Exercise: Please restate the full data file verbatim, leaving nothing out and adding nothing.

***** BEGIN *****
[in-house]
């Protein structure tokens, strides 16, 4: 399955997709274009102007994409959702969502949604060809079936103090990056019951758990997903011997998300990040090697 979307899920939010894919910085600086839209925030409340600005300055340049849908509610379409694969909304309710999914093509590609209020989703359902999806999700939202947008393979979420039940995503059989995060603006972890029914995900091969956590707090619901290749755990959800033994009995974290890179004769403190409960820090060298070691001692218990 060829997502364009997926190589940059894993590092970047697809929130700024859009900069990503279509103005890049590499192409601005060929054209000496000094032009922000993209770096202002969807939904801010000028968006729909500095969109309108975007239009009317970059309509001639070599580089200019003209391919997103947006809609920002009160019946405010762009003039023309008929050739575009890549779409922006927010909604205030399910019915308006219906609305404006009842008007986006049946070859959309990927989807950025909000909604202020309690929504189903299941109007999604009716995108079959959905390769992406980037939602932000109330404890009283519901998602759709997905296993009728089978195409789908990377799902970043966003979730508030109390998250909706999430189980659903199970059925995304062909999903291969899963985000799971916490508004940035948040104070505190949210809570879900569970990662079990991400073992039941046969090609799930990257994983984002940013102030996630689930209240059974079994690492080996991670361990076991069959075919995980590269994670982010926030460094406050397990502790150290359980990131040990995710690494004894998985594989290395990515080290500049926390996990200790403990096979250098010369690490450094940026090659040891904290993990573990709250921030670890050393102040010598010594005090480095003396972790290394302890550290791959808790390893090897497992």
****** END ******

[in-house]
């Protein structure tokens, strides 16, 4: 399955997709274009102007994409959702969502949604060809079936103090990056019951758990997903011997998300990040090697 979307899920939010894919910085600086839209925030409340600005300055340049849908509610379409694969909304309710999914093509590609209020989703359902999806999700939202947008393979979420039940995503059989995060603006972890029914995900091969956590707090619901290749755990959800033994009995974290890179004769403190409960820090060298070691001692218990 060829997502364009997926190589940059894993590092970047697809929130700024859009900069990503279509103005890049590499192409601005060929054209000496000094032009922000993209770096202002969807939904801010000028968006729909500095969109309108975007239009009317970059309509001639070599580089200019003209391919997103947006809609920002009160019946405010762009003039023309008929050739575009890549779409922006927010909604205030399910019915308006219906609305404006009842008007986006049946070859959309990927989807950025909000909604202020309690929504189903299941109007999604009716995108079959959905390769992406980037939602932000109330404890009283519901998602759709997905296993009728089978195409789908990377799902970043966003979730508030109390998250909706999430189980659903199970059925995304062909999903291969899963985000799971916490508004940035948040104070505190949210809570879900569970990662079990991400073992039941046969090609799930990257994983984002940013102030996630689930209240059974079994690492080996991670361990076991069959075919995980590269994670982010926030460094406050397990502790150290359980990131040990995710690494004894998985594989290395990515080290500049926390996990200790403990096979250098010369690490450094940026090659040891904290993990573990709250921030670890050393102040010598010594005090480095003396972790290394302890550290791959808790390893090897497992």